Consequently, a lack of institutions securing economic freedom encourages the highly skilled to leave their home country. Our findings are also economically substantial: With an 18 per cent increase of economic freedom (which is equivalent to the development of Singapore from 1980-2010 or the average difference between Estonia and El Salvador), the share of high-skill persons leaving the country decreases by 14 per cent on average. By contrast, low-skilled migration is not associated with the level of economic freedom in sending countries in statistically significant or economically substantive ways.

Our findings have important implications for policy-makers in both the target and sending countries of migration. First, our results implicitly suggest that in order to remain attractive for high-skill labour, the receiving OECD countries ought to continue to offer high levels of economic freedom, most importantly associated with the protection of property, income and wealth. This might be also of interest for European destination countries since they are currently less successful than North America in attracting high-skill migrants (see here), where most of them also have lower levels of economic freedom (see here). Second, sending countries that fear losing their most educated citizens and want to discourage their out-migration are well-advised to remove institutional barriers that limit economic freedom, particularly with respect to the provision of economic security.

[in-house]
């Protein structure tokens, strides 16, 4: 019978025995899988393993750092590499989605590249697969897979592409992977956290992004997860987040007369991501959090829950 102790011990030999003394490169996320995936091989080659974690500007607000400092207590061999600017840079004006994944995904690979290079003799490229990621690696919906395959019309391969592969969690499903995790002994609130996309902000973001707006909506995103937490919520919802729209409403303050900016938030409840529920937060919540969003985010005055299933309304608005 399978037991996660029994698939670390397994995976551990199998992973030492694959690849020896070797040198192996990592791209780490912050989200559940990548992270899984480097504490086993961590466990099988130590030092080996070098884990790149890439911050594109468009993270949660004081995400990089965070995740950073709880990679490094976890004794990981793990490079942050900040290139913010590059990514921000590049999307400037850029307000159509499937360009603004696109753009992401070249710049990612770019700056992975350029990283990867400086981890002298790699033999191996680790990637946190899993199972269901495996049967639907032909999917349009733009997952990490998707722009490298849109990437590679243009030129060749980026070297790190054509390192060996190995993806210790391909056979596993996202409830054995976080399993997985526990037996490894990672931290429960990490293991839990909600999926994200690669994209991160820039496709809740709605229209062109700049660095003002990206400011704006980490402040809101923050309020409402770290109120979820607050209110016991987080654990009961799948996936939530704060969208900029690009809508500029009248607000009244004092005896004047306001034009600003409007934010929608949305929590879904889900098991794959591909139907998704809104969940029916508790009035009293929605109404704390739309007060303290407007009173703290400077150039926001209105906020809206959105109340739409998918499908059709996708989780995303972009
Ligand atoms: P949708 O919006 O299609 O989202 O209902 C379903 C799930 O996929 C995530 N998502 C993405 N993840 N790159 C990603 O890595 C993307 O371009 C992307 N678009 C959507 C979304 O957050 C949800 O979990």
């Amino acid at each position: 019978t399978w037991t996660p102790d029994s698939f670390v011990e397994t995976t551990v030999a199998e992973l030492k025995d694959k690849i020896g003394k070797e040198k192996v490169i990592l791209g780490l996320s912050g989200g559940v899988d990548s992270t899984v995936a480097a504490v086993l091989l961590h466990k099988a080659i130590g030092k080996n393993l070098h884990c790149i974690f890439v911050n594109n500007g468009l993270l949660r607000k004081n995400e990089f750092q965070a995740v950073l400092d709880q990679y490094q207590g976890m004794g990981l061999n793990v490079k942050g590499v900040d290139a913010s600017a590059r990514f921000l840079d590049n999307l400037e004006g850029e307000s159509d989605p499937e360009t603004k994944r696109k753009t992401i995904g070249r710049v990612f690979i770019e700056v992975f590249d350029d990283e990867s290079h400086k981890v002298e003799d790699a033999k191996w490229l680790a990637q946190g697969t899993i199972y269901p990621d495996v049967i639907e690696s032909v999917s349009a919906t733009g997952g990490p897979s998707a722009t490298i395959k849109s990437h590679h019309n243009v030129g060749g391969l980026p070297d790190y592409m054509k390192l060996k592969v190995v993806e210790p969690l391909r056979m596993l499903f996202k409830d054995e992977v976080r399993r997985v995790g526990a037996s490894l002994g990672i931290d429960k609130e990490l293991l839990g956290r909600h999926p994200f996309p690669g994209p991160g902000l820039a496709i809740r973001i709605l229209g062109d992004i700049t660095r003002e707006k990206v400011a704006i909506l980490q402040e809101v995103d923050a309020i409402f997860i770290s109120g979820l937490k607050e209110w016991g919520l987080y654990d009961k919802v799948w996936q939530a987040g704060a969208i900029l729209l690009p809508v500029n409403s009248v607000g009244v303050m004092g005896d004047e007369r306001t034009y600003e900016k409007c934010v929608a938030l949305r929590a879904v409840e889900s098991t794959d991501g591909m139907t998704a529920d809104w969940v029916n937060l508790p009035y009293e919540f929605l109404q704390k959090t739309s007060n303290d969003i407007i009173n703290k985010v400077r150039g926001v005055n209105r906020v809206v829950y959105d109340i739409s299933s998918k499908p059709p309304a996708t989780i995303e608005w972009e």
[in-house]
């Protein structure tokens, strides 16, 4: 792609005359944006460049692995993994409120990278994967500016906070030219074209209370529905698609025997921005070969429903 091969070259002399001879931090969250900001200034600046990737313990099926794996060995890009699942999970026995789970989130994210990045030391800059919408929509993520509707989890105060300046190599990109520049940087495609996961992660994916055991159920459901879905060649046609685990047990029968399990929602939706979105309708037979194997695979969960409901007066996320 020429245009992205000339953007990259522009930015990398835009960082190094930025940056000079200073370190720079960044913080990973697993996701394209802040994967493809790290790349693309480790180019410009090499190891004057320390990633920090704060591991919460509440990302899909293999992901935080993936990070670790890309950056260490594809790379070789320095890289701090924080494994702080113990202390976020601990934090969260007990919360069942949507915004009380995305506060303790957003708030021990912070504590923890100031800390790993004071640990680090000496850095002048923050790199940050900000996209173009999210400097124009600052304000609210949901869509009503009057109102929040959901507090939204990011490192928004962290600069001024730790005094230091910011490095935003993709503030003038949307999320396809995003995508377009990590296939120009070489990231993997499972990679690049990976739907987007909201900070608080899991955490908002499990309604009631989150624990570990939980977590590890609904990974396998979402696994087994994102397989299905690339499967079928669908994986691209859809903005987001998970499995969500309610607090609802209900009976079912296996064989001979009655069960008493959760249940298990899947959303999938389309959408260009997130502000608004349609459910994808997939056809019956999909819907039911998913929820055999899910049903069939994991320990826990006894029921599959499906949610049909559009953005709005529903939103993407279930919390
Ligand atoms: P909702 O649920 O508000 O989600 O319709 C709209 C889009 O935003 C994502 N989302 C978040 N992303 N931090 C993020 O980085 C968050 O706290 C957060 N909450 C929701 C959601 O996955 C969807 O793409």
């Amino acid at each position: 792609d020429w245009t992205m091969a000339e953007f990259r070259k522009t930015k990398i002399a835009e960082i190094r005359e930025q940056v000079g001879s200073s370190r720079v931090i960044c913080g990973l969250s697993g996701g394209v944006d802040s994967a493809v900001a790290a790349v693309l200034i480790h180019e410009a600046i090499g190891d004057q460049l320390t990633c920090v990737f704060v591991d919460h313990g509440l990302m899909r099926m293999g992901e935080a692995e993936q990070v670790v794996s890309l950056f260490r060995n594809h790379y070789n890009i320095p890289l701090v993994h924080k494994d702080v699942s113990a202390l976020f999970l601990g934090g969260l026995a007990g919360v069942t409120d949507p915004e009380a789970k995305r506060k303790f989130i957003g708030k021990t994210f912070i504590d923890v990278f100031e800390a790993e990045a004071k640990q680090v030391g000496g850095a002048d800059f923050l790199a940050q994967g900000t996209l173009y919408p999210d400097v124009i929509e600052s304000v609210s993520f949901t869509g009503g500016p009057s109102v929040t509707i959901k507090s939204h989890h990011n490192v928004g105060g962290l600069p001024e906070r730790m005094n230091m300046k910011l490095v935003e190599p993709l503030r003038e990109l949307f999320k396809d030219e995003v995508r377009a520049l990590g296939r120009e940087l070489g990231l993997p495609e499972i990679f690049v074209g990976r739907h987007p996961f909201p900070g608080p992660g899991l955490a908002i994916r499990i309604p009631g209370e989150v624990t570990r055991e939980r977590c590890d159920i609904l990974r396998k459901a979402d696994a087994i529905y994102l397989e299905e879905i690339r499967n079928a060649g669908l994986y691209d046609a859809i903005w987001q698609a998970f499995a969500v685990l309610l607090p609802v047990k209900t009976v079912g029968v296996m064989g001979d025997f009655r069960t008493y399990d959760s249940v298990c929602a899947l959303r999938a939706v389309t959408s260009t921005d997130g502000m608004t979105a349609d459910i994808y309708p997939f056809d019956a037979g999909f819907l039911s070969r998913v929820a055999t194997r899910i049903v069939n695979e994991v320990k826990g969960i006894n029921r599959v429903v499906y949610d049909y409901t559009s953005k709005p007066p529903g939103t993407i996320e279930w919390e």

For instance, related policies may include reforms to strengthen judicial integrity to better protect property rights, sound monetary policies that promote price stability as well as reduced intrusion of the government into the economic life. Such efforts ought to be especially appropriate for sending countries when the costs of high-skill migration (e.g., due to skill and labour shortages or “wasted” public investments from training of high-skill migrants) outweigh its potential benefits (from, e.g., remittances and knowledge spill-overs).

Times Square, by m01229, under a CC-BY-2.0 licence.

This article originally appeared at the LSE Business Review, and is based on the paper Stymied ambition: Does a lack of economic freedom lead to migration? (No. 2016-05). Discussion Paper Series, Wilfried-Guth-Stiftungsprofessur für Ordnungs-und Wettbewerbspolitik. It was presented at the 31st annual meeting of the European Economic Association, in Geneva, Switzerland, August 2016.

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Note:  This article gives the views of the author, and not the position of USAPP– American Politics and Policy, nor of the London School of Economics. 

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About the author

daniel-meierrieksDaniel Meierrieks – University of Freiburg
Daniel Meierrieks is a senior research associate at the Department of Economics at the University of Freiburg. His research focuses on the economics of migration, development economics and the economics of terrorism.



laura-rennerLaura Renner – University of Freiburg
Laura Renner is a research associate at the Department of Economics at the University of Freiburg. Her research focuses on the economics of migration, development economics and the economics of conflict.